AB - Control of the corrosion that occurs in magnesium alloys in vivo is a significant challenge for their use as resorbable orthopaedic implants. In this work, we report on the provision of bioactive calcium phosphate (CaP) coatings on magnesium alloys that can delay substrate corrosion while offering an attendant physiochemical environment with properties known to promote an osteoinductive response in vivo. RF magnetron sputtering from hydroxyapatite (HA) powder targets has been employed to create CaP coatings on AZ31 magnesium alloy substrates. Coatings of ∼70 and 210 nm thickness were achieved via regulation of sputtering parameters, in particular deposition time. XPS and ToF-SIMS were used to investigate the chemistry of the coating alloy interface and also to confirm composition and thickness. The Ca/P atomic ratio of the coatings was determined by EDX to be 1.54. µCT analysis showed a substrate volume loss after 14 days exposure to SBF of 5.89 ± 3.15 mm 3 for the un-coated alloy while the presence of the ∼70 nm CaP coating reduced this to 3.42 ± 0.48 mm 3 and the ∼210 nm coating to 0.30 ± 0.28 mm 3 . The corrosion rates were calculated to be 1.74 ± 0.06 mmpy for the AZ31 control; 1.57 ± 0.09 mmpy for the ∼70 nm CaP coated alloy and 1.01 ± 0.07 mmpy for the ∼210 nm CaP coating. This data confirms that CaP coating thickness can control the rate of corrosion of magnesium alloys while offering the potential for improved bioactivity.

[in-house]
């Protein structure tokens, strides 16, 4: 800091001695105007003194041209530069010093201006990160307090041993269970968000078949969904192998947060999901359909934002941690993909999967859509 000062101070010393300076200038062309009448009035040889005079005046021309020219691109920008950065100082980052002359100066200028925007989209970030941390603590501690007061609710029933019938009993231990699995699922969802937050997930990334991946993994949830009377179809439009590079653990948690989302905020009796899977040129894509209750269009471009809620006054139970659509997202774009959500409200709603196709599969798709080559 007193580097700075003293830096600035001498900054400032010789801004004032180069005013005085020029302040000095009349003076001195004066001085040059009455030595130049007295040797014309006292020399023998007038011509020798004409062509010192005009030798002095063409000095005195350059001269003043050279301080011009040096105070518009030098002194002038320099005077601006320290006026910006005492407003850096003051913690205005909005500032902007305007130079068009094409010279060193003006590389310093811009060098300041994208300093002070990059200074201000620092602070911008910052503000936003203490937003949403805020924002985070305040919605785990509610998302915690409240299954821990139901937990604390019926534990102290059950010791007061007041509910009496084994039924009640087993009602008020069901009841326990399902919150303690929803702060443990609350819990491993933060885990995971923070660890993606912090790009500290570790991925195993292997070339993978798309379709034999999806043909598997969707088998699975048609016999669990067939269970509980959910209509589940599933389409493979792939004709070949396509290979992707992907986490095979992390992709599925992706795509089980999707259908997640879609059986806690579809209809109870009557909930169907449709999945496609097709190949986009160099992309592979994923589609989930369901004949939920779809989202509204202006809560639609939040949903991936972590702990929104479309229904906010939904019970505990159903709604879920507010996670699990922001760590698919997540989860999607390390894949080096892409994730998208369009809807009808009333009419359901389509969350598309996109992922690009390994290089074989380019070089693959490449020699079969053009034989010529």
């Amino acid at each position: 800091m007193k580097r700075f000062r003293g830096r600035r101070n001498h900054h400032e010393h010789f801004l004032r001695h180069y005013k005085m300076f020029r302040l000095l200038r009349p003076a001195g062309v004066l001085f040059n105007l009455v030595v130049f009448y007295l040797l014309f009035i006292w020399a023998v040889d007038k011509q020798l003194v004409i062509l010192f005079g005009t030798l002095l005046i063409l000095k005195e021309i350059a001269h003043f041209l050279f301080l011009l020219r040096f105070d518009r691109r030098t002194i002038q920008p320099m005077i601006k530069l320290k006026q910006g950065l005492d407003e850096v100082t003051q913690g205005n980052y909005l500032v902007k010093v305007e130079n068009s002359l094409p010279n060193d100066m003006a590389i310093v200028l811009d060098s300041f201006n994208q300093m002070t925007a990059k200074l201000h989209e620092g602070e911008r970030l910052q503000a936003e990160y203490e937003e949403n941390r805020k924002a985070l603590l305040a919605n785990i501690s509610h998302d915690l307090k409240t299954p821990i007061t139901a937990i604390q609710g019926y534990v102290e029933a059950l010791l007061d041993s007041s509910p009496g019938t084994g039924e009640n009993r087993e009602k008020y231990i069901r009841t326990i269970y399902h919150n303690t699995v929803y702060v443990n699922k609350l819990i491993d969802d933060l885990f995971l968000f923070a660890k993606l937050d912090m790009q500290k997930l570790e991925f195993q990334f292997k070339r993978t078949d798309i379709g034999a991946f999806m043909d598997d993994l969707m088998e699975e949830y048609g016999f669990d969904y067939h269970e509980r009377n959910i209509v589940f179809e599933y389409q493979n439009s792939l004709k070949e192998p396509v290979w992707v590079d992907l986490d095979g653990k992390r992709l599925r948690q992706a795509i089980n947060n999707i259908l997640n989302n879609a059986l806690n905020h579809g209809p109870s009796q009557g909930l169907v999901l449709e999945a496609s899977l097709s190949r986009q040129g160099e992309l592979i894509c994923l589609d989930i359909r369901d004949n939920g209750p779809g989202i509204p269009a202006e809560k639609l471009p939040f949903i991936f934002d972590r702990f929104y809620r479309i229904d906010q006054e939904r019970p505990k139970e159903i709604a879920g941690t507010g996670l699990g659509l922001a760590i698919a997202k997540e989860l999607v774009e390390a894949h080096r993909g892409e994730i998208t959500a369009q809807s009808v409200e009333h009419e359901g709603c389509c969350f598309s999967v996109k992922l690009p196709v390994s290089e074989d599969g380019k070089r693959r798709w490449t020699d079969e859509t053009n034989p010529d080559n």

KW - magnesium alloy

KW - RF magnetron

KW - calcium phosphate coating

KW - corrosion

KW - biomaterial

KW - Corrosion

KW - Magnesium alloy

KW - Biomaterial

KW - Calcium phosphate coatings

UR - http://www.scopus.com/inward/record.url?scp=85063282897&partnerID=8YFLogxK

U2 - 10.1016/j.mtla.2019.100291

DO - 10.1016/j.mtla.2019.100291

M3 - Article

VL - 6

JO - Materialia

T2 - Materialia

JF - Materialia

SN - 2589-1529

IS - C

M1 - 100291

ER -